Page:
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Book by Richard S Wright Benjamin Lipchak Nicholas Haemel
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OpenGL (R) SuperBible, Fourth Edition, begins by illuminating the core techniques of "classic" OpenGL graphics programming, from drawing in space to geometric transformations, from lighting to texture mapping. The authors cover newer OpenGL capabilities, including OpenGL 2.1's powerful programmable pipeline, vertex and fragment shaders, and advanced buffers. They also present thorough, up-to-date introductions to OpenGL implementations on multiple platforms, including Windows, Mac OS X, GNU/Linux, UNIX, and embedded systems. Coverage includes * An entirely new chapter on OpenGL ES programming for handhelds * Completely rewritten chapters on OpenGL for Mac OS X and GNU/Linux * Up-to-the-minute coverage of OpenGL on Windows Vista * New material on floating-point color buffers and off-screen rendering * In-depth introductions to 3D modeling and object composition * Expert techniques for utilizing OpenGL's programmable shading language * Thorough coverage of curves, surfaces, interactive graphics, textures, shadows, and much more * A fully updated API reference, and an all-new section of full-color images You'll rely on this book constantly-whether you're learning OpenGL for the first time, deepening your graphics programming expertise, upgrading from older versions of OpenGL, or porting applications from other environments. Now part of the OpenGL Technical Library-The official knowledge resource for OpenGL developers The OpenGL Technical Library provides tutorial and reference books for OpenGL. The Library enables programmers to gain a practical understanding of OpenGL and shows them how to unlock its full potential. Originally developed by SGI, the Library continues to evolve under the auspices of the OpenGL Architecture Review Board (ARB) Steering Group (now part of the Khronos Group), an industry consortium responsible for guiding the evolution of OpenGL and related technologies. Contents Preface xxvii About the Authors xxxv Introduction 1 Part I: The Old Testament Chapter 1 Introduction to 3D Graphics and OpenGL 9 Chapter 2 Using OpenGL 33 Chapter 3 Drawing in Space: Geometric Primitives and Buffers 73 Chapter 4 Geometric Transformations: The Pipeline 127 Chapter 5 Color, Materials, and Lighting: The Basics 173 Chapter 6 More on Colors and Materials 229 Chapter 7 Imaging with OpenGL 251 Chapter 8 Texture Mapping: The Basics 303 Chapter 9 Texture Mapping: Beyond the Basics 341 Chapter 10 Curves and Surfaces 377 Chapter 11 It's All About the Pipeline: Faster Geometry Throughput 421 Chapter 12 Interactive Graphics 457 Chapter 13 Occlusion Queries: Why Do More Work Than You Need To? 481 Chapter 14 Depth Textures and Shadows 495 Part II: The New Testament Chapter 15 Programmable Pipeline: This Isn't Your Father's OpenGL 515 Chapter 16 Vertex Shading: Do-It-Yourself Transform, Lighting, and Texgen 547 Chapter 17 Fragment Shading: Empower Your Pixel Processing 567 Chapter 18 Advanced Buffers 601 Part III: The Apocrypha Chapter 19 Wiggle: OpenGL on Windows 641 Chapter 20 OpenGL on Mac OS X 685 Chapter 21 OpenGL on Linux 713 Chapter 22 OpenGL ES - OpenGL on the Small 735 Appendix A Further Reading/References 773 Appendix B Glossary 777 Appendix C API Reference 783 Index 1141Biografía del autor:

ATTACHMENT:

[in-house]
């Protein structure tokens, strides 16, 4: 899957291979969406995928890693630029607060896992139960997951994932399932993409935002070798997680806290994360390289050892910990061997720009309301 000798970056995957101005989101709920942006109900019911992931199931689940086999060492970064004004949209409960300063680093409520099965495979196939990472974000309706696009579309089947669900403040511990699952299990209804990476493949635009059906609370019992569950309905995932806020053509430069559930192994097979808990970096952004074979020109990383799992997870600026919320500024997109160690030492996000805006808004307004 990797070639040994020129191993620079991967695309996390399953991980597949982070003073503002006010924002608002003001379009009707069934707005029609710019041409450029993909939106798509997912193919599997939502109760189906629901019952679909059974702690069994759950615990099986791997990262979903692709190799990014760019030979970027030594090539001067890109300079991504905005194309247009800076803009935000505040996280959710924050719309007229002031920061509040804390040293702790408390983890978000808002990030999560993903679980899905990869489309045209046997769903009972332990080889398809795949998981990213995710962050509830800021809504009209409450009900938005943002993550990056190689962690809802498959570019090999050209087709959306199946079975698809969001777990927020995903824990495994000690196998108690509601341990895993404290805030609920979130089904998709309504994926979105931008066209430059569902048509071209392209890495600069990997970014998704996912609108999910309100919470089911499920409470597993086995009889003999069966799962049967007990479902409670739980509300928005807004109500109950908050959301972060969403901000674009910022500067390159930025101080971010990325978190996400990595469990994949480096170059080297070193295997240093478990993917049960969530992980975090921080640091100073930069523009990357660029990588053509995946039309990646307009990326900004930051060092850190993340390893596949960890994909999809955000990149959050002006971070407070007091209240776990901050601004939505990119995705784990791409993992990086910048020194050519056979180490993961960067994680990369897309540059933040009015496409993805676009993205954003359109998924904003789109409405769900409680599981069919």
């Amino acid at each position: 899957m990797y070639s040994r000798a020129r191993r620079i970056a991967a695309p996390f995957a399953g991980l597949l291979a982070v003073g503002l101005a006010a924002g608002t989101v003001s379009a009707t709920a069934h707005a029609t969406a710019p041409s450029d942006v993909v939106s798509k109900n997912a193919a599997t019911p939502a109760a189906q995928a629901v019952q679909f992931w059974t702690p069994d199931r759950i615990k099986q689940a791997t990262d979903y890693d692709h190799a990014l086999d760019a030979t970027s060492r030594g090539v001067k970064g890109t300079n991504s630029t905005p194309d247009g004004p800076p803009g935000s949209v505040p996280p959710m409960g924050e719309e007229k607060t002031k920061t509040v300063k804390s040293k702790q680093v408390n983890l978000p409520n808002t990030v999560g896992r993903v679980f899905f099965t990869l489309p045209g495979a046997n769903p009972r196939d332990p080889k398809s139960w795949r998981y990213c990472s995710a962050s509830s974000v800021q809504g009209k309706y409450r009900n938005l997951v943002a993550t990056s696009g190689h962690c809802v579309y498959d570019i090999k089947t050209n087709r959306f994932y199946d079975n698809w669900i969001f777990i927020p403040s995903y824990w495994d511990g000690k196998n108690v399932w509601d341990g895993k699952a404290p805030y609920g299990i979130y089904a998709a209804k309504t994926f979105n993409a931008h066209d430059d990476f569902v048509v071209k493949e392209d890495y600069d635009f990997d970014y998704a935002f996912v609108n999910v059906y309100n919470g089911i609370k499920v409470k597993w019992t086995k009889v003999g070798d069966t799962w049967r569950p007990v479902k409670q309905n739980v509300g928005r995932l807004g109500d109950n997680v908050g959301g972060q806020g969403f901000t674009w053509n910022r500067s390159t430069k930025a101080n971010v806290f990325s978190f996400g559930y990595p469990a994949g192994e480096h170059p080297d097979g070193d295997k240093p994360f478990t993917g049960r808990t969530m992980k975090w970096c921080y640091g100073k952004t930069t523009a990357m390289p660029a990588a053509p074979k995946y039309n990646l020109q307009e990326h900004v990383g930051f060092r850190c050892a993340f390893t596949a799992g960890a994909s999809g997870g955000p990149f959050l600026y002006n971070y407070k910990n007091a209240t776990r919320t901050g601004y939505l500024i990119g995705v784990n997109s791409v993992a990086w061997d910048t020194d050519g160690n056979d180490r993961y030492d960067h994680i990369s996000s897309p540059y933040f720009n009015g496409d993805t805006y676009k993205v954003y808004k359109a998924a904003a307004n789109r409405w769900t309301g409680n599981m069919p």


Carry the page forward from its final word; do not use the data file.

Richard S. Wright, Jr.has been using OpenGL for more than 12 years, since it first became available on the Windows platform, and teaches OpenGL programming in the game design degree program at Full Sail in Orlando, Florida. Currently, Richard is the president of Starstone Software Systems, Inc., where he develops third-party multimedia simulation software for the PC and Macintosh platforms using OpenGL. Previously with Real 3D/Lockheed Martin, Richard was a regular OpenGL ARB attendee and contributed to the OpenGL 1.2 specification and conformance tests. Since then, Richard has worked in multidimensional database visualization, game development, medical diagnostic visualization, and astronomical space simulation. Richard first learned to program in the eighth grade in 1978 on a paper terminal. At age 16, his parents let him buy a computer with his grass-cutting money instead of a car, and he sold his first computer program less than a year later (and it was a graphics program!). When he graduated from high school, his first job was teaching programming and computer literacy for a local consumer education company. He studied electrical engineering and computer science at the University of Louisville's Speed Scientific School and made it half way through his senior year before his career got the best of him and took him to Florida. A native of Louisville, Kentucky, he now lives with his wife and three children in Lake Mary, Florida. When not programming or dodging hurricanes, Richard is an avid amateur astronomer and an Adult Sunday School teacher. Benjamin Lipchak graduated from Worcester Polytechnic Institute with a double major in technical writing and computer science. "Why would anyone with a CS degree want to become a writer?" That was the question asked of him one fateful morning when Benj was interviewing for a tech writing job at Digital Equipment Corporation. Benj's interview took longer than scheduled, and he left that day with job offer in hand to work on the software team responsible for DEC's AlphaStation OpenGL drivers. Benj's participation in the OpenGL Architecture Review Board began when he chaired the working group that generated the GL_ARB_fragment_program extension spec. While chairing the Khronos OpenGL Ecosystem Technical SubGroup, he established the OpenGL SDK and created the OpenGL Pipeline newsletter, of which he remains editor. Benj will now participate in the Khronos OpenGL ES Working Group. After 12 years of OpenGL driver development and driver team management at DEC, Compaq, and ATI, he is headed for smaller pastures. Benj recently became manager of AMD's handheld software team. Although the API is familiar, the new challenges of size and power consumption make for a great change of scenery. In his fleeting spare time, Benj tries to get outdoors for some hiking or kayaking. He also operates an independent record label, Wachusett Records, specializing in solo piano music. Nicholas Haemel, developer at AMD in the Graphics Products Group, was technical reviewer for OpenGL SuperBible, Third Edition, and contributed the chapters on GLX and OpenGL ES.